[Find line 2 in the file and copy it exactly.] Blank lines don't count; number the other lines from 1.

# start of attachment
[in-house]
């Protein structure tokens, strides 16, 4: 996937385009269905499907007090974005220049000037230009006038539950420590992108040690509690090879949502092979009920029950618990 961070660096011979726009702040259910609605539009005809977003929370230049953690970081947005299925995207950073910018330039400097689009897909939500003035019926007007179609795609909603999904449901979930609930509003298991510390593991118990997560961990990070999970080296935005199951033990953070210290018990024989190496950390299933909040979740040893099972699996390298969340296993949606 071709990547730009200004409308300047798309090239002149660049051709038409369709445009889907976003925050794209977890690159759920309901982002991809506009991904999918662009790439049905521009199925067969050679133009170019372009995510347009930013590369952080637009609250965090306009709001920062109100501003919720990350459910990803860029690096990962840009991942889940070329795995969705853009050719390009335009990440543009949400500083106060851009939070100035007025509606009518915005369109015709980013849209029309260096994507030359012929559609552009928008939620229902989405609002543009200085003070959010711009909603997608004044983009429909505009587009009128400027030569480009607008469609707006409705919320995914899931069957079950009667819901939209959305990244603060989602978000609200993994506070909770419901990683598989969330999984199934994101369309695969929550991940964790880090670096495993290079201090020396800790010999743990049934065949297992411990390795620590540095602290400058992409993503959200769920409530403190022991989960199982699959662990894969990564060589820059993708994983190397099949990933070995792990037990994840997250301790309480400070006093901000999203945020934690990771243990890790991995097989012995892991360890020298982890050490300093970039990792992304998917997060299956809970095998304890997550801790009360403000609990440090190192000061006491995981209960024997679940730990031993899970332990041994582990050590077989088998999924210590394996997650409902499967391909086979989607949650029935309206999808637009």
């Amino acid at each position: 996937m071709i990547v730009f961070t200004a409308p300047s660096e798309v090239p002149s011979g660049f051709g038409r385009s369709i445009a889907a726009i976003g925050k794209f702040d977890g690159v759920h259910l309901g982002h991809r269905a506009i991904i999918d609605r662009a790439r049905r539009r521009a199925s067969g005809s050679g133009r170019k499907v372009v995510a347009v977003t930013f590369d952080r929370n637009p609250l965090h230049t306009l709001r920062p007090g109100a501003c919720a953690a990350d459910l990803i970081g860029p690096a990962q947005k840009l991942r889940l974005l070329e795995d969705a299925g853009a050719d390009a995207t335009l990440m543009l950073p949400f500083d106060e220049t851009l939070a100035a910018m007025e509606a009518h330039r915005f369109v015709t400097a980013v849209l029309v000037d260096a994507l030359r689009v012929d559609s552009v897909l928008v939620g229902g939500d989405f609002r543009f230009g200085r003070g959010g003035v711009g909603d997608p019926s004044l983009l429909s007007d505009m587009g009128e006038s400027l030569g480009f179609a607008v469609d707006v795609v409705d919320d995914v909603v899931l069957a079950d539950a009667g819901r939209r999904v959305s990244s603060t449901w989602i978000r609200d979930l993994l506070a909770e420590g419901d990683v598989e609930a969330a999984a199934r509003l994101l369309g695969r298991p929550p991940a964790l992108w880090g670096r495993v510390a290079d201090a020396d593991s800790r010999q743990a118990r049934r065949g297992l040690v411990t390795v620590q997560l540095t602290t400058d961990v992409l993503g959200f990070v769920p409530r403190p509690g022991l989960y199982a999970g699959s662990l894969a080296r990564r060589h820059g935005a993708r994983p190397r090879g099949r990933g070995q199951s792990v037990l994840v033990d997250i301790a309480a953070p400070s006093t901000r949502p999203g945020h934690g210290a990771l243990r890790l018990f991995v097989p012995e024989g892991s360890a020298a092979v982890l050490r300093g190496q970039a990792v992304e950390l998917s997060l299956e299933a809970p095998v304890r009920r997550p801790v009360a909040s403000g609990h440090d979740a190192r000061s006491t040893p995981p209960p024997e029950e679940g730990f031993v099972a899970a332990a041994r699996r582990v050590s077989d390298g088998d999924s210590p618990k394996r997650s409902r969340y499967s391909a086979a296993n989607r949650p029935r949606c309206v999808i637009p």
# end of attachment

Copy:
């Protein structure tokens, strides 16, 4: 996937385009269905499907007090974005220049000037230009006038539950420590992108040690509690090879949502092979009920029950618990 961070660096011979726009702040259910609605539009005809977003929370230049953690970081947005299925995207950073910018330039400097689009897909939500003035019926007007179609795609909603999904449901979930609930509003298991510390593991118990997560961990990070999970080296935005199951033990953070210290018990024989190496950390299933909040979740040893099972699996390298969340296993949606 071709990547730009200004409308300047798309090239002149660049051709038409369709445009889907976003925050794209977890690159759920309901982002991809506009991904999918662009790439049905521009199925067969050679133009170019372009995510347009930013590369952080637009609250965090306009709001920062109100501003919720990350459910990803860029690096990962840009991942889940070329795995969705853009050719390009335009990440543009949400500083106060851009939070100035007025509606009518915005369109015709980013849209029309260096994507030359012929559609552009928008939620229902989405609002543009200085003070959010711009909603997608004044983009429909505009587009009128400027030569480009607008469609707006409705919320995914899931069957079950009667819901939209959305990244603060989602978000609200993994506070909770419901990683598989969330999984199934994101369309695969929550991940964790880090670096495993290079201090020396800790010999743990049934065949297992411990390795620590540095602290400058992409993503959200769920409530403190022991989960199982699959662990894969990564060589820059993708994983190397099949990933070995792990037990994840997250301790309480400070006093901000999203945020934690990771243990890790991995097989012995892991360890020298982890050490300093970039990792992304998917997060299956809970095998304890997550801790009360403000609990440090190192000061006491995981209960024997679940730990031993899970332990041994582990050590077989088998999924210590394996997650409902499967391909086979989607949650029935309206999808637009």